I just created this page, dedicated to the TVM802A machine (a lot applies to the TVM802B as well).
I answer questions that I’m asked from time to time.
Just created this page explaining how to use this chip:
Dear ZX Spectrum enthusiast,
To be able to finally process all open orders, repairs and other custom requests, I made the decision yesterday to put stock levels to 0 – stock levels will raise when new products are completely ready and on the shelves.
I’ve promised too many times to process all remaining repairs and other orders, but so far I haven’t been able to keep that promise – I am very sorry for that!
This, and another big reason for this change, is explained in this video: https://www.youtube.com/watch?v=OKUEor_KwXI
We recently discovered that many AY-3-8910 soundchips that currently can be obtained, are actually YM2149 soundchips, but ‘blacktopped’ and ‘remarked’ as AY-3-8910, most probably because of a demand for the AY-3-8910.
YM2149’s are indeed pincompatible and do work just fine instead of a AY-3-8910, but sound a little different (check out this video).
If you want to check that the soundchip on e.g. your sound system is an ‘original’* AY-3-891x (-8910 / -8912 / -8913) or remarked YM2149 chip, you can use this free detection tool: https://velesoft.speccy.cz/other/aydete.zip
Big thanks to George Velesoft for this tool, and Peter Smith for the testing.
* The currently obtainable chips, mostly from China, are often blacktopped and remarked, but under the new layers of paint it might still or may not be be an original chip.
So IT CAN STILL BE SOME CLONE! We can’t tell for sure for all the chips on the market.
This applies to:
- ZX Spectrum 128K models with integrated AY-3-8912
- Harlequin / Nuvo / Omni with either AY-3-8912 or AY-3-8910 (later models) or ‘File’-brand clone
- ZX-AY or other external sound add-on with e.g. AY-3-8912 or AY-3-8910
Some more background info based on our experience and the people we discussed this with:
- AY-3-8912’s often seem to be legit, and working (we had about 2% defective ones, for which we claim a refund since these chips now cost about €7 each).
- AY-3-8913’s seem to be fake or semi-defective since the noise generator doesn’t work with *ALL* that we tested, but these might also be some other sound chip that is pin compatible but not sound-equal, costing about €1 only.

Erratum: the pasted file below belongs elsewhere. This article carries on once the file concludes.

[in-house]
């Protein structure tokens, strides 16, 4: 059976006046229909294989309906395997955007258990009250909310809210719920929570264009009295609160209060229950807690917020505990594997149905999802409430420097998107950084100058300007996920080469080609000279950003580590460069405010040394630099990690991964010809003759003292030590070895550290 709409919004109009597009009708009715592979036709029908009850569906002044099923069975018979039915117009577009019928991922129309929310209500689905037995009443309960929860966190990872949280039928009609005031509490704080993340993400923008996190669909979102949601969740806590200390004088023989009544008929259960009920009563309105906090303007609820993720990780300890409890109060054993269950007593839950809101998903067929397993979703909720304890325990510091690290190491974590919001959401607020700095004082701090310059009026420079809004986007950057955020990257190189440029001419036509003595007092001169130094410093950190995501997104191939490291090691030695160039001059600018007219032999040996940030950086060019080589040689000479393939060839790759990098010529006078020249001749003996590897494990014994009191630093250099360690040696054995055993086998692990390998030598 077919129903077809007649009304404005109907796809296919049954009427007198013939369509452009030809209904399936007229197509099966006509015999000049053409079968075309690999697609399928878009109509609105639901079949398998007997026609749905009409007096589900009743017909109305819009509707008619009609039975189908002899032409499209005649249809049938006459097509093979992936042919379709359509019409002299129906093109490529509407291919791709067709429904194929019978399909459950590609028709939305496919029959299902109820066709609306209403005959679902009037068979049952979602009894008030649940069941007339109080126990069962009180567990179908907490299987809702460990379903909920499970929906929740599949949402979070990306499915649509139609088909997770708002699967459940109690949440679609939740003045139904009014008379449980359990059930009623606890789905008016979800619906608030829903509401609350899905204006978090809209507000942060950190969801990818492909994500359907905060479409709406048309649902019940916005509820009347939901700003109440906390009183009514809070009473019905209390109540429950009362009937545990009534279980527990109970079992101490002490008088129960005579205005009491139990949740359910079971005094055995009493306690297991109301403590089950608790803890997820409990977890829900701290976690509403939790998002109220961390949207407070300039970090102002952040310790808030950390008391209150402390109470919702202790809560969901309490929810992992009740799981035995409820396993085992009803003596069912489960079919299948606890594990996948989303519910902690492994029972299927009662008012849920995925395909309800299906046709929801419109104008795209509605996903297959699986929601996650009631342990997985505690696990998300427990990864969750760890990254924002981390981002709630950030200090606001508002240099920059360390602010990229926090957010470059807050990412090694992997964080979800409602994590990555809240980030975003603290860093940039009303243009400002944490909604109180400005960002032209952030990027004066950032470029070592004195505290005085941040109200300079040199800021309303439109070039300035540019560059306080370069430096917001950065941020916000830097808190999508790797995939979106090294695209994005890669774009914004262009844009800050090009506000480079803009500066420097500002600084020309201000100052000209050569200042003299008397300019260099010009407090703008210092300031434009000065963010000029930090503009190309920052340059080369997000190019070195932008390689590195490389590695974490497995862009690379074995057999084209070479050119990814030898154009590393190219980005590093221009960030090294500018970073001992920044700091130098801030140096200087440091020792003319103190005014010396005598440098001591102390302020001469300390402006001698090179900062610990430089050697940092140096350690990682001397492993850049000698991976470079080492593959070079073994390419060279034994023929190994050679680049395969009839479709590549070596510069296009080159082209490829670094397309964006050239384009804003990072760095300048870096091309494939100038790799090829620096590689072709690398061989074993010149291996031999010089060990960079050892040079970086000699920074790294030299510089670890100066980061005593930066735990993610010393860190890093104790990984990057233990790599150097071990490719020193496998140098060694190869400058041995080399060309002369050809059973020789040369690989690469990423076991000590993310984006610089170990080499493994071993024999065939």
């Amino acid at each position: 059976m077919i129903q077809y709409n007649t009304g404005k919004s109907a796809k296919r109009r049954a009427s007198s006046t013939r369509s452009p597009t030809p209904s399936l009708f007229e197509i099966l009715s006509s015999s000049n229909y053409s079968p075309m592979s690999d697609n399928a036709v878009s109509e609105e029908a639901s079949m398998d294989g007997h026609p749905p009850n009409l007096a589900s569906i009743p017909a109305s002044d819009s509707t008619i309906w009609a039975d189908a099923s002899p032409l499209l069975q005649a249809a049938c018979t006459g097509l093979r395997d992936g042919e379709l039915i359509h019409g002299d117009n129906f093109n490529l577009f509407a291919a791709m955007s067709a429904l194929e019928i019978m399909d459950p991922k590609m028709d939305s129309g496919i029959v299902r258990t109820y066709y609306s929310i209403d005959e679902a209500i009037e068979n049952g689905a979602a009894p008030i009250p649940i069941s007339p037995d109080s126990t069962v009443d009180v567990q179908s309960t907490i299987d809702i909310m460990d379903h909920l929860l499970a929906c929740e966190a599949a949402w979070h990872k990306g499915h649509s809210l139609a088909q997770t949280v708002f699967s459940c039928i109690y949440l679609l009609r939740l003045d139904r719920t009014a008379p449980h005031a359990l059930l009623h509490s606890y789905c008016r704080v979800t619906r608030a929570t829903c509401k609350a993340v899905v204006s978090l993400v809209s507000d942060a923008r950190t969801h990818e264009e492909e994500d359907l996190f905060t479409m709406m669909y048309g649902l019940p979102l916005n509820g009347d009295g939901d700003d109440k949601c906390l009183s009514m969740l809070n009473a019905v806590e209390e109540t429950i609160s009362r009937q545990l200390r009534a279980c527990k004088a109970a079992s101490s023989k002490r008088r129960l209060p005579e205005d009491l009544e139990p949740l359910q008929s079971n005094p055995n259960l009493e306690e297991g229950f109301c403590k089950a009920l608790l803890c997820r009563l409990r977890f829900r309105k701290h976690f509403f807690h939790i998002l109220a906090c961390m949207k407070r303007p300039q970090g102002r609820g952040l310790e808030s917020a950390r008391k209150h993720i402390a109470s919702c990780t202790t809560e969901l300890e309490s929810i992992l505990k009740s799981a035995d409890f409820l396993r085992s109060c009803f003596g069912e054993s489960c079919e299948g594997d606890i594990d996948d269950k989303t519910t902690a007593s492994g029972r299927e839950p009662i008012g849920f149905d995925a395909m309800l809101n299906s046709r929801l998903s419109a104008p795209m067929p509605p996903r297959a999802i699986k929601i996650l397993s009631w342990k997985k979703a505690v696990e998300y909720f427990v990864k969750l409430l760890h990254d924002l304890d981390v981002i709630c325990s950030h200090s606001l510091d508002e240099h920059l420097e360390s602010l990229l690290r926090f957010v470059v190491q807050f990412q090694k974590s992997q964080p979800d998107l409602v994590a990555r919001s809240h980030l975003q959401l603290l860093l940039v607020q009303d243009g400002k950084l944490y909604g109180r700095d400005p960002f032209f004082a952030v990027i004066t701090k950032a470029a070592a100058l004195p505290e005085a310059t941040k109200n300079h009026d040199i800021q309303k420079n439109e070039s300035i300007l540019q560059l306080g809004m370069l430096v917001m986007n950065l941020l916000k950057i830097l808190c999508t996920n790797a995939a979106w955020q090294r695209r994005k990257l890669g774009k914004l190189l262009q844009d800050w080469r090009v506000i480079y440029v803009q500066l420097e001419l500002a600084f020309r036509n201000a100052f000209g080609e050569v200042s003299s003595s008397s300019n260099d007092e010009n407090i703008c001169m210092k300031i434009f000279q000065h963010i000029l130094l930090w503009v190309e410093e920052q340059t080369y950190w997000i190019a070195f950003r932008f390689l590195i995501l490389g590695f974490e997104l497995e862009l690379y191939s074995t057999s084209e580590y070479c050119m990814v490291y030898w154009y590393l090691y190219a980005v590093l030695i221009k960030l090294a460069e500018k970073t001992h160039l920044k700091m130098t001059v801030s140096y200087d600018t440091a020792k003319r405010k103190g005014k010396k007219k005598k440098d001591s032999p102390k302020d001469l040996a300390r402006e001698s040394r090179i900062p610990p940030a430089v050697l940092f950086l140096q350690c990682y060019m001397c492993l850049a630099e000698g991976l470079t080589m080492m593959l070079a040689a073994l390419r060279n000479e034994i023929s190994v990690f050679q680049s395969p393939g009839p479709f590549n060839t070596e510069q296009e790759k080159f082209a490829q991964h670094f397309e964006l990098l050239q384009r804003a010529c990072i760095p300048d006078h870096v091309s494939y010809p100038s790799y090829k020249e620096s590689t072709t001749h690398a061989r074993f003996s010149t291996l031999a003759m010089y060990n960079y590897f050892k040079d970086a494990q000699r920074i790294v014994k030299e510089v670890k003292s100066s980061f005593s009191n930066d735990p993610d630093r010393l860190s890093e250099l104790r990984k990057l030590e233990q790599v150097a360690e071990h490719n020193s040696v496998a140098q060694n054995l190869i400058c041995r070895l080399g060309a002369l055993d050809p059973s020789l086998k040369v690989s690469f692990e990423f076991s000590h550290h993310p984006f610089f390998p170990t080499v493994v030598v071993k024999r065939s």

- AY-3-8910’s seem to be remarked YM2149’s mostly: pincompatible, fully working, but sound slightly different. Many people prefer the YM over the AY chips because of improved features, costing about €1 only.
Recently we developed a new version of the ZX-AY that will carry a AY-3-8910 instead of the AY-3-8912 chip.
Reason for that is that the -8910 chips is a lot less expensive than the -8912 variant (which costs about 7x more).
When testing the prototypes with the -8910 chip, we discovered sound differences.
It turns out now, after some investigation (thanks to George Velesoft, Peter Smith and others) that these cheap “AY-3-8910” chips, are actually remarked YM2149 sound chips.
You can hear some differences between these ‘fake’ (they are good working YM2149’s, of which some say that those have some benefits over the AY-3-8910) in this video:
Disclaimer: I can’t say for sure that -ALL- AY-3-8910 chips from China are actually YM2149’s.
Maybe both types (AY-3-8910 and YM2149) are mixed and remarked as AY-3-8910’s.
Blacktopping and remarking is a commonly known practice in China.
We have several sources of proof for these chips being YM2149’s.
One is a test tool that clearly detects the chip as YM2149:
Another test we did is measuring / probing the audio output levels:
– An AY-chip should have a DC bias of about 0.2V.
– The YM2149 chips sits at about 2V.
Our test showed the “AY-3-8910” sitting at 2V:
So if you’re here because you’ve been investigating the same, here’s your answer 😉
The differences between AY-891x and YM2149 are described here: https://maidavale.org/blog/ay-ym-differences